ASPECTS OF LISZT
Steven Spooner (pn)
STEVEN SPOONER private issue (no number); Available at CD Baby (DVD: 80:06) Live: Lawrence, KS 9/13/2011
Lose, Himmel, meine Seele
Piano Sonata No. 2,
The Last Resistance.
St. Francis de Paul, Merchant of the Seas.
Like Volume 5 of the
Historical Piano Recital Series
, this DVD is, with but one notable exception, devoted entirely to the music of Liszt, and affords an opportunity to see Steven Spooner in performance, as well as hear him play. Unfortunately, due to the almost total absence of credits and citations accompanying this DVD, I can’t tell you for sure if the duplication of the Schubert
transcription and Liszt’s
No. 13 come from the same recital heard on the Volume 3 CD, though I suspect they do.
Of particular interest on the DVD is the Piano Sonata No. 2, titled
The Last Resistance
, by Arab-American composer Mohammed Fairouz. It was written specifically for Steven Spooner, and commissioned by Reach Out Kansas, Inc., a non-profit, cultural outreach organization, affiliated with Kansas University. In
35:4, in a review of a CD of string quartet works performed by the Borromeo Quartet, I encountered Fairouz for the first time, logging a fairly positive reaction to his piece,
Lamentation and Satire.
On the current DVD, Fairouz makes a personal appearance, speaking in brief about his sonata and its inspiration, a collection of essays of the same title,
The Last Resistance
, by Jacqueline Rose. The sonata is in four movements, each a musical reflection of some aspect of the horror, resilience, defiance, recollection, healing, and the folly (the reference being to the Iraq war) of the American people in the wake of 9/11.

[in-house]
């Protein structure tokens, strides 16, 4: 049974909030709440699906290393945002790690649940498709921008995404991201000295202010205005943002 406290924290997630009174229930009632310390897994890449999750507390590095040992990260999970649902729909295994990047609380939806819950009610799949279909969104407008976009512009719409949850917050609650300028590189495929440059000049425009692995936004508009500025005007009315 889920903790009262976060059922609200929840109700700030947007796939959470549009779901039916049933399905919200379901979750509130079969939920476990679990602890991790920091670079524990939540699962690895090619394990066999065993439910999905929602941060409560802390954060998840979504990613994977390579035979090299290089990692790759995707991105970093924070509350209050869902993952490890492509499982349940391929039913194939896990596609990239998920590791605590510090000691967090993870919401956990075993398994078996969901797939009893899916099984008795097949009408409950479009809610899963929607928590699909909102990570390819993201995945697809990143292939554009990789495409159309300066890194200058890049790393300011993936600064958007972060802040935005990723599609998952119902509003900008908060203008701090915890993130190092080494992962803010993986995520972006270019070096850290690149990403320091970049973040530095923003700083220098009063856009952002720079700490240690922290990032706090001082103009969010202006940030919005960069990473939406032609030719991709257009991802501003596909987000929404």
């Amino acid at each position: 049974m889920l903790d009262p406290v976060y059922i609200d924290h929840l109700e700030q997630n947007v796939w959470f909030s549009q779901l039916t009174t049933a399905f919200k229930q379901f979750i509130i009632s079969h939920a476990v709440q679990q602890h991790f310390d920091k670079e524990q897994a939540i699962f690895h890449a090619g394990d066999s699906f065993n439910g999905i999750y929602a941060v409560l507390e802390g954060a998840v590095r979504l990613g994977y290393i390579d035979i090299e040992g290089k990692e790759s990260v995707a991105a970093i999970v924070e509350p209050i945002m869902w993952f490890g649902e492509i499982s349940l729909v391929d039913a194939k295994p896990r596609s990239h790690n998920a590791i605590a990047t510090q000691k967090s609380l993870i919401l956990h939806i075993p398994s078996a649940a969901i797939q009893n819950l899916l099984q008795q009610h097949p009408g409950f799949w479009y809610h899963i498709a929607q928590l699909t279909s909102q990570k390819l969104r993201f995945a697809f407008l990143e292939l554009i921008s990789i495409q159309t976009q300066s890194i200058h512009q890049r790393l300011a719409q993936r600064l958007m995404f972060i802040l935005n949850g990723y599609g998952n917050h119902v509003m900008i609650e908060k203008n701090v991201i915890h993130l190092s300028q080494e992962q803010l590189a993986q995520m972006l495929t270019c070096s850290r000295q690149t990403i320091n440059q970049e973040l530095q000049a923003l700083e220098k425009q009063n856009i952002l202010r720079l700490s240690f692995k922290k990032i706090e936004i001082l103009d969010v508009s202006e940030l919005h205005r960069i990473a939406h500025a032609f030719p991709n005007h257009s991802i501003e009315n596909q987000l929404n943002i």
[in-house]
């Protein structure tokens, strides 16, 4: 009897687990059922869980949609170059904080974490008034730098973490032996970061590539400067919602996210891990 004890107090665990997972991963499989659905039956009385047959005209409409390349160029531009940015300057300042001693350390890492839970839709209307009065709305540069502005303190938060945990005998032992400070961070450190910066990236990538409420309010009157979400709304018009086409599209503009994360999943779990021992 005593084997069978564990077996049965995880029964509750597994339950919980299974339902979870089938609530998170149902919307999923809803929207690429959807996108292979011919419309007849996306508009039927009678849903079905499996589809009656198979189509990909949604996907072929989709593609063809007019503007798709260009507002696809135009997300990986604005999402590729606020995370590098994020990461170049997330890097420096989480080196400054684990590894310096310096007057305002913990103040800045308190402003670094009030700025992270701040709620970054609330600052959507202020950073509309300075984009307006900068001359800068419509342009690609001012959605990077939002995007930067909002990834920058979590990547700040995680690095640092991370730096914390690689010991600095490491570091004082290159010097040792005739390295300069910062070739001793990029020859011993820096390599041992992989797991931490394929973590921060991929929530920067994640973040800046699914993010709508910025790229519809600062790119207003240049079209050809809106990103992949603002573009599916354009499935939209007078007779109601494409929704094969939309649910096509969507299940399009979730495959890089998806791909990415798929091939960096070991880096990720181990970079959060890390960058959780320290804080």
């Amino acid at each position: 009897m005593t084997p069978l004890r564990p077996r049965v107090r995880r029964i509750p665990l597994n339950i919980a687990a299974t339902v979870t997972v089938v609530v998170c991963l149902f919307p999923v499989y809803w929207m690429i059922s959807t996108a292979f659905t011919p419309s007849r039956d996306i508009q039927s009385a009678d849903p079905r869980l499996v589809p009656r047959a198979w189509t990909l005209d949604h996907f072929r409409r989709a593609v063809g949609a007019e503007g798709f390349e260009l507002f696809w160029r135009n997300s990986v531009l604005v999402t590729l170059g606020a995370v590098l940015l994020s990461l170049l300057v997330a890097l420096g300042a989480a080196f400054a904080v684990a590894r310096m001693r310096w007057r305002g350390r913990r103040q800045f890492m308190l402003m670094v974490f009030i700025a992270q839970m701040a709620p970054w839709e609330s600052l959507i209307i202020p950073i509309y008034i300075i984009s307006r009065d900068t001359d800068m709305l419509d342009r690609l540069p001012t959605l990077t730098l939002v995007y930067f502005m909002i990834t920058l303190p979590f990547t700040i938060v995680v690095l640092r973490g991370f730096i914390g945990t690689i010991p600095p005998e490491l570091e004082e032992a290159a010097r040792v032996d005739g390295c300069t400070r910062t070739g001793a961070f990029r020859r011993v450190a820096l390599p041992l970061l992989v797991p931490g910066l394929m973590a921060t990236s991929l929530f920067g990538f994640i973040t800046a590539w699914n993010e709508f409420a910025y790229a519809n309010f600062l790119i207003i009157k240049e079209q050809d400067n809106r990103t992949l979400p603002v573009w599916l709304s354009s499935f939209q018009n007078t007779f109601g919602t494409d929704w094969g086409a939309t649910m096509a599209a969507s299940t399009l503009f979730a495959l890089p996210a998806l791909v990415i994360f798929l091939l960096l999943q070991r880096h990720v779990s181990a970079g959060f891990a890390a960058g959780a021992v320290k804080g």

Despite its stated programmatic objective, with descriptive titles captioning its movements, Fairouz’s sonata is a fairly conventional work, both in terms of form and content, and I will say that my previous positive response to the composer’s
Lamentation and Satire
is here magnified tenfold. I’m prepared to call the sonata a masterpiece. Fairouz’s musical vocabulary is almost more romantic than it is modern. Many passages would not raise an eyebrow if they bore Liszt’s name. Much of the piece is traditionally tonal with regular and often predictable harmonic progressions and cadential resolutions. It’s also a tremendously demanding, virtuosic showpiece, performed with enormous physical strength and emotional power by Spooner. I’m not, by any means dismissing the rest of the DVD. Spooner plays everything with commanding technical assurance and real musical finesse. But the DVD is compulsory for Fairouz’s sonata. Here walks among us a major composing talent.